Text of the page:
Gaetz, who had come into contact with President Trump before he found out he had been in contact with the infected person at CPAC, tested negative for the coronavirus.
Brownley also self-quarantined after she learned that she'd come into contact with someone who tested positive for the coronavirus. Rep. Louis Gohmert, R-Texas, learned that he'd come into contact with an infected person but was cleared to return to Washington.
Incoming Trump chief of staff, Rep. Mark Meadows, R-N.C., also self-quarantined himself earlier this week after learning he came into contact with the infected person at CPAC.
News broke Thursday afternoon that Sen. Rick Scott, R-Fla., also self-quarantined after meeting with a member of Brazilian President Jair Bolsonaro's delegation who later tested positive for the coronavirus. Rep. Dan Beyer, D-Va., said he would self-quarantine Thursday after a friend of his tested positive for the coronavirus.
"The [Brazilian] Embassy said the person had no symptoms leading up to or the day of the conference," Scott said in a press release. "After consulting with the Senate’s attending physician and my personal doctor, I have been told that my risk is low, and I don’t need to take a test or quarantine. However, the health and safety of the American people is my focus and I have made the decision to self-quarantine in an abundance of caution. I am feeling healthy and not experiencing any symptoms at this time."
Before a wave of office closings later in the week, some senior congressional staffers were stressing over how to protect their members from the coronavirus as congressional leaders seemed reluctant to interrupt business as usual in the Capitol Building. Democrats and Republicans are currently hashing out a second spending bill dedicated to fighting the coronavirus.
An internal memo written by a congressional chief of staff obtained by Fox News Wednesday showed at least one office was taking expansive measures to protect its member, who is a senior citizen.
The memo, which redacts the member's name, emphasizes in bold: "That said — it is absolutely imperative that we limit [redacted]’s’ (and our own) physical contact as much as possible during the coming weeks — no handshakes, no hugs, no kissing, keeping appropriate distance from others, etc. [Redacted] should also not be touching people for photo ops. As staff — we are the first line of defense for [redacted]. That is why I am imploring every staffer who is with [redacted] at events to encourage responsible distancing — for [redacted] protection and yours."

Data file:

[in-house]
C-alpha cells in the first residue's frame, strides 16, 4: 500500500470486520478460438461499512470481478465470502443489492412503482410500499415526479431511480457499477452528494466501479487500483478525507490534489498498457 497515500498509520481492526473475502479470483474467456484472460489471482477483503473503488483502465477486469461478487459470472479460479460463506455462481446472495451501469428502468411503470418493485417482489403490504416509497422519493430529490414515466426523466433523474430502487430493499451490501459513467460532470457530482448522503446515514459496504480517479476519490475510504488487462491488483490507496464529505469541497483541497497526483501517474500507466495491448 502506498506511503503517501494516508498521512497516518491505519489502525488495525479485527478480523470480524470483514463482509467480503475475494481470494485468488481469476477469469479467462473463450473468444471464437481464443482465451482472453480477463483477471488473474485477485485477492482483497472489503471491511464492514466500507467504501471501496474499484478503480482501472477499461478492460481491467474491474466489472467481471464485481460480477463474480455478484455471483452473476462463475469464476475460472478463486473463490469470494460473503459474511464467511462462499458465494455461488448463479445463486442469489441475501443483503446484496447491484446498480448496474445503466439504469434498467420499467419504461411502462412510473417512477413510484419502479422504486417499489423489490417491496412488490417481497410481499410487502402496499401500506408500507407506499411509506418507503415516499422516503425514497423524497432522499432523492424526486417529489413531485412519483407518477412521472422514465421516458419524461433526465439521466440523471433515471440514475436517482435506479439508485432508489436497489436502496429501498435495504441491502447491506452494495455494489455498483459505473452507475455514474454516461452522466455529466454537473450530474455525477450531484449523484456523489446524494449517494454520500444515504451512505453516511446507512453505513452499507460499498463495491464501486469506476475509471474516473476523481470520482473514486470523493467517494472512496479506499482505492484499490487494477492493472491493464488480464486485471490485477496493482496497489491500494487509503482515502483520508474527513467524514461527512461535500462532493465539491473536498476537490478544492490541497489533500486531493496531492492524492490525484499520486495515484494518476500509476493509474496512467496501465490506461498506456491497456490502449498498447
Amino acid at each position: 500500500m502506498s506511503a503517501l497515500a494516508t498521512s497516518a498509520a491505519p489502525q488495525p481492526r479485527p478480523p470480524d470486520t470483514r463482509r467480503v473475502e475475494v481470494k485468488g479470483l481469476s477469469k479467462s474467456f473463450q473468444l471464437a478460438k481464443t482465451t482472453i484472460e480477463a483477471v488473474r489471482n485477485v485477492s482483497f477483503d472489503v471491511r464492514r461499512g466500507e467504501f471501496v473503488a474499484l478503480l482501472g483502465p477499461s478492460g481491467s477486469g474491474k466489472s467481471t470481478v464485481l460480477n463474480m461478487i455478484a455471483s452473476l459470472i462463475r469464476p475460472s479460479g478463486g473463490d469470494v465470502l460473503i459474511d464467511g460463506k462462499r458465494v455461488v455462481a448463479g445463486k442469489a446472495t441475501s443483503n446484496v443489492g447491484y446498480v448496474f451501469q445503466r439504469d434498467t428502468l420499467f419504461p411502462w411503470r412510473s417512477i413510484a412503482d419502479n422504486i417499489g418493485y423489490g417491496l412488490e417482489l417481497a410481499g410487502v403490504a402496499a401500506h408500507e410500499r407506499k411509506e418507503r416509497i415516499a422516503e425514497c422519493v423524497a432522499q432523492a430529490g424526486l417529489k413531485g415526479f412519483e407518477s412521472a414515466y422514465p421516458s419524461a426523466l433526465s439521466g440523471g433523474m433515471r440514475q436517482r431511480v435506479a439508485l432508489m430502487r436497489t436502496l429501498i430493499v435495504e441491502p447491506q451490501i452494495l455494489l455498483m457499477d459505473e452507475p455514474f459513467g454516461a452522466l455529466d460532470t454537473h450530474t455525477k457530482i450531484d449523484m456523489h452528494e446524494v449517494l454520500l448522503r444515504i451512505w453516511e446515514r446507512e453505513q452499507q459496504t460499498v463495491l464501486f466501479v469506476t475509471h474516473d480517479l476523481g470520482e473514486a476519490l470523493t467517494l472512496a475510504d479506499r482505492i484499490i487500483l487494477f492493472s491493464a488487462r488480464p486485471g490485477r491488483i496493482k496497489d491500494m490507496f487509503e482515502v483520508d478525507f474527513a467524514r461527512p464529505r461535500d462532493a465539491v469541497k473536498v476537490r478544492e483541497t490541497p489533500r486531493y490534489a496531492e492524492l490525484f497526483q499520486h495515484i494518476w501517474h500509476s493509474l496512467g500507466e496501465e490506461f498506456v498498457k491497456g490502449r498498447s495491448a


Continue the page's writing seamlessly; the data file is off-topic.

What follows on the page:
State and DOD travel restrictions
Both the Department of Defense and the U.S. State Department are restricting travel for employees in the wake of President Trump's announcement Wednesday night that the U.S. would ban travel from Europe to the United States.
In a Wednesday night press release, the DOD said it will prohibit any travel by service members to "Level 3" countries as assigned by the CDC and prevent family members of those in the military and civilian military personnel from traveling to "Level 2" countries. It also requires DOD personnel who are returning to the U.S. from "Level 2" or "Level 3" countries to remain in their homes for 14 days to monitor for any coronavirus symptoms.
"Level 3" countries include China, Iran, South Korea, Italy and the continent of Europe. There is also a "Level 3" restriction to Venezuela, not because of the coronavirus but because of the lack of health infrastructure in the socialist country. On Wednesday night, the CDC also issued a global "Level 2" alert due to the worldwide spread of the coronavirus, which on Wednesday was declared a pandemic by the World Health Organization.
Reuters also reported Wednesday night that the State Department was suspending all non-essential travel for its staffers, citing anonymous sources.
Fox News' NaNa Sajaia, Edmund DeMarche, Lucas Tomlinson, Jason Donner, Chad Pergram, Matt Leach, Andrew O'Reilly, Travis Fedschun and the Associated Press contributed to this report.